At the end of July, it was announced that EQUOS is set to become the US’ first publicly traded cryptocurrency exchange, with a planned “backdoor listing” on the Nasdaq before year-end, having received approval from market regulators. As part of the blockchain-powered Hong Kong-based financial-services company Diginex, the exchange will reportedly host crypto-asset spot trading as well as US dollar and the USD Coin (USDC) stablecoin at launch, with further plans in place to facilitate “perpetual swaps, dated futures, options and other derivatives products” at a later date.
The announcement is a reflection, at least in part, of the growing popularity of crypto-derivatives, which since the launch of bitcoin futures trading by the Chicago Board Options Exchange (CBOE) and the Chicago Mercantile Exchange (CME) at the end of 2017 have gained considerable traction among investors and traders. During that time, of course, the crypto-market was nearing the end of its phenomenal bull run, one that saw bitcoin eclipse the $20,000-mark before prices began dropping precipitously at the start of 2018. With the market experiencing significant volatility during this time, therefore, the timely introduction of futures contracts allowed traders to hedge their positions and mitigate some of the risks being brought about by those often violent price swings.
Indeed, derivatives play a crucially important role in financial markets by performing key functions. For one, they allow traders to speculate today on future prices of assets without having to purchase the underlying asset itself today. This means that the trader does not have to spend as much to gain exposure to the market. For example, if a trader buys a December 2021 bitcoin call option with a strike price of $25,000—which means that the trader thinks the price of bitcoin will rise above $25,000 by December 2021, with the aim of being paid the (positive) difference between the actual price and the $25,000 strike price—it might cost around $1,800 today, which is only about one-sixth of the cost of one bitcoin itself.
Derivatives also function as important risk-management tools for traders. Futures, forwards, swaps and options can all be used to lock in prices and prevent adverse price movements from incurring significant losses to the trader. This is known as hedging a position and is used by many market participants to protect themselves against the market moving unexpectedly and out of their favour.
According to July’s Cryptocurrency Derivatives Exchange Industry Report from blockchain research company Tokeninsight, the trading volume of the cryptocurrency-derivatives market for the second quarter of 2020 was $2.159 trillion, based on data from 42 exchanges. This represents an increase of 2.57 percent from the previous quarter and a massive year-on-year increase of 165.56 percent from the second quarter of 2019, thus indicating just how astronomical the growth in crypto-derivatives has been over the last year. And the market just keeps on growing. The second week of August saw open interest for bitcoin futures on the CME (which is regulated by the Commodity Futures Trading Commission) hit an all-time high of $841 million, while the volumes on unregulated exchanges such as Binance and Huobi are consistently higher.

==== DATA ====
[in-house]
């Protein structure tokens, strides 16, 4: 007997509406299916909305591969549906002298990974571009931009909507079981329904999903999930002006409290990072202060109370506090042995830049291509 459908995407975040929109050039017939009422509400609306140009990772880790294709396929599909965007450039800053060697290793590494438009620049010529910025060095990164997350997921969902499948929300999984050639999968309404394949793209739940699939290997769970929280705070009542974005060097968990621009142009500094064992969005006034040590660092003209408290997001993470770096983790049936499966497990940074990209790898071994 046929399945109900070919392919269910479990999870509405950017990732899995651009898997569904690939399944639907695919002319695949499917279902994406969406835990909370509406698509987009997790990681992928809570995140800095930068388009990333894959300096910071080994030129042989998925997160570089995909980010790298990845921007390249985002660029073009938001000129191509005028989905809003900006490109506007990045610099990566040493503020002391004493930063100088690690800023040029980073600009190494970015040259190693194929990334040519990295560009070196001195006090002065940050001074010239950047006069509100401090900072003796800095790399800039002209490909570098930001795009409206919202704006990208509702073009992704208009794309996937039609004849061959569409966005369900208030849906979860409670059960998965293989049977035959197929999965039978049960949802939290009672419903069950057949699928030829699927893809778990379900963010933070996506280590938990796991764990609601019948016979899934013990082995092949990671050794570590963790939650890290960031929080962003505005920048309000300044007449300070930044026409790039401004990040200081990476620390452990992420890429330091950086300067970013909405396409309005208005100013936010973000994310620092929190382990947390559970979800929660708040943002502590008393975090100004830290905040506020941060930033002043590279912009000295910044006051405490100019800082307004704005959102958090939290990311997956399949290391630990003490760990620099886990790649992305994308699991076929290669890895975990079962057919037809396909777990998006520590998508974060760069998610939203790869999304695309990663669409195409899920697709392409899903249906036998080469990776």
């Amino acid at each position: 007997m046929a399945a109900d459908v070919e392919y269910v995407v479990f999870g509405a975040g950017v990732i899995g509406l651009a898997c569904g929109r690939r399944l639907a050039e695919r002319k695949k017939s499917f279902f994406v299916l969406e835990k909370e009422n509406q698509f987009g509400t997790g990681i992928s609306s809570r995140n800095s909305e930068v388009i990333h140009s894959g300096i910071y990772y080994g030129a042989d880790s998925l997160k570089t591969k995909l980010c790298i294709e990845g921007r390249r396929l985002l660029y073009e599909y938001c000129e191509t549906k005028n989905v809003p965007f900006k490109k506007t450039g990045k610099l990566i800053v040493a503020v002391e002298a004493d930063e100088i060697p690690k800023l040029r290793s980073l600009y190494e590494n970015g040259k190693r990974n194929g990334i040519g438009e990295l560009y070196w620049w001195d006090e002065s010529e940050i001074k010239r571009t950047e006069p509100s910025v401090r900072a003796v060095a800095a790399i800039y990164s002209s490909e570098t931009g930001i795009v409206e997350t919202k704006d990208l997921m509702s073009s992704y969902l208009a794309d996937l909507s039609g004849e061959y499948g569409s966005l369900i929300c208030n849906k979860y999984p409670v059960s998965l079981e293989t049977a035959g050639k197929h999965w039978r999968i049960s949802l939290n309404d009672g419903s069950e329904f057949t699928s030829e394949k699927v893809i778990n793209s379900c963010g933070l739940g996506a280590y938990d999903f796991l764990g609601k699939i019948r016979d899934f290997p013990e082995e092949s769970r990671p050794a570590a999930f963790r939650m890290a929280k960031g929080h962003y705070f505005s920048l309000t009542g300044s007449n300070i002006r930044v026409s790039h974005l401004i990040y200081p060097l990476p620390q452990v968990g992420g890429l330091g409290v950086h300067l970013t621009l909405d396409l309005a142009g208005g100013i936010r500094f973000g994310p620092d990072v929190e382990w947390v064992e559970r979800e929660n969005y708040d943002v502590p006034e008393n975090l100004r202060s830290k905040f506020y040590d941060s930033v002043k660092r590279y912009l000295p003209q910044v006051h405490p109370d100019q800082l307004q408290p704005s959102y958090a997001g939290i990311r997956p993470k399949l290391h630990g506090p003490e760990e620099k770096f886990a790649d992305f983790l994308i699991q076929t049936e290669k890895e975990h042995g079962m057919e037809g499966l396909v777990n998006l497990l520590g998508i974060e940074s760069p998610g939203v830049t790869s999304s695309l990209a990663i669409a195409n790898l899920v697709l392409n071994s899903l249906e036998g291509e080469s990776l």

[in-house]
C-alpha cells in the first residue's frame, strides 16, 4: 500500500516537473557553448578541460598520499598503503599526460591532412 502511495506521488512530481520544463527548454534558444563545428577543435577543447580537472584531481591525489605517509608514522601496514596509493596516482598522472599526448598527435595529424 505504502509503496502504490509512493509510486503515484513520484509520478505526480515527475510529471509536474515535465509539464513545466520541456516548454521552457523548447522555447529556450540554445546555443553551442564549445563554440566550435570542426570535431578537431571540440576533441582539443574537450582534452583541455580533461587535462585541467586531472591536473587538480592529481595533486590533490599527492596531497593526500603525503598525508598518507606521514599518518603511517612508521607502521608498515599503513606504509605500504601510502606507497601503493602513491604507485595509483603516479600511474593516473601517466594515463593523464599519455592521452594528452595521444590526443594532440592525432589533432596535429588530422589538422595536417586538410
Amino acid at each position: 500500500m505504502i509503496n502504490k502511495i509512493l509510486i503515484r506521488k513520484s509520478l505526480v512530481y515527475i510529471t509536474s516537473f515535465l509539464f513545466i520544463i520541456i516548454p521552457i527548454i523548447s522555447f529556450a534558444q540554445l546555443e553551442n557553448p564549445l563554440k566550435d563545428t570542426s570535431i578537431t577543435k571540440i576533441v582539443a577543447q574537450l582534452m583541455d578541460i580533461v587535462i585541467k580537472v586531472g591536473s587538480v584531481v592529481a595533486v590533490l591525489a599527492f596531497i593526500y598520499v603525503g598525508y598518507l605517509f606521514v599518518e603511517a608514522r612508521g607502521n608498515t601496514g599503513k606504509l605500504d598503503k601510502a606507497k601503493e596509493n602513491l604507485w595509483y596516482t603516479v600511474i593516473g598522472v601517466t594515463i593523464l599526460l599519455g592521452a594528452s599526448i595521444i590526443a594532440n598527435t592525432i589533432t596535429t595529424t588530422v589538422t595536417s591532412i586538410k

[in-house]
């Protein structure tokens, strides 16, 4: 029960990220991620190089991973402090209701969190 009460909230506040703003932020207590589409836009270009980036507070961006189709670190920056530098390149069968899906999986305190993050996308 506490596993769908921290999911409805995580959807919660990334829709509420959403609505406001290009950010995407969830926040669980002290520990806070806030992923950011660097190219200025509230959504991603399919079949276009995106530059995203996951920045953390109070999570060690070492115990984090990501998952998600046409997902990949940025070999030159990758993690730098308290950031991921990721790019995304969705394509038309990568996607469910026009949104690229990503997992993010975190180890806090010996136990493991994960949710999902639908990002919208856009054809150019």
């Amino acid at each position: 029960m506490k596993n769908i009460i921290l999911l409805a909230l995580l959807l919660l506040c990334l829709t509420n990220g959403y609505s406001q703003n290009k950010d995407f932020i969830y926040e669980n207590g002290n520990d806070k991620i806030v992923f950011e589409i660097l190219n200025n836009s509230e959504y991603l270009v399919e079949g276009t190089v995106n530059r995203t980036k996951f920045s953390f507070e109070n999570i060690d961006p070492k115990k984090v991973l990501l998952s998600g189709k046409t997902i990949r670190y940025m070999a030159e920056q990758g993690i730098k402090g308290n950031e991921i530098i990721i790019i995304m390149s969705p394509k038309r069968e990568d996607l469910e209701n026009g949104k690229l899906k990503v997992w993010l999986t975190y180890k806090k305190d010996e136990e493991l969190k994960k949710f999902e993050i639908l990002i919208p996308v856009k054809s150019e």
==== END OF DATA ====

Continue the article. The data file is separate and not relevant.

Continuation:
To date, it would seem that Asia has become the global hub for cryptocurrency derivatives. Many of the most actively traded exchanges are based in this region, particularly in Singapore, where cryptocurrency regulation is more liberal than in most places. Indeed, some of the leading Asia-based exchanges such as OKEx, Huobi and Binance are already experiencing consistently higher trading volumes in their derivatives markets than in their respective spot markets.
A growing number of analysts are attributing recent growth in crypto-derivatives to mounting interest in the space from institutional investors—a segment that the crypto-market has largely failed to capture. Speaking to crypto news site Decrypt, eToro analyst Simon Peters recently noted that an “increasing number of institutional investors are in support of Bitcoin as a potential inflation hedge”, while Charles Bovaird, vice president of content at Quantum Economics, also observed the growing institutional interest in the space. “Open interest in Bitcoin futures trading on the Chicago Mercantile Exchange surpassed $800 million earlier this week, representing a more than 100-percent increase from $365 million in July. This development is a strong signal of the rising demand of institutional investors,” he stated.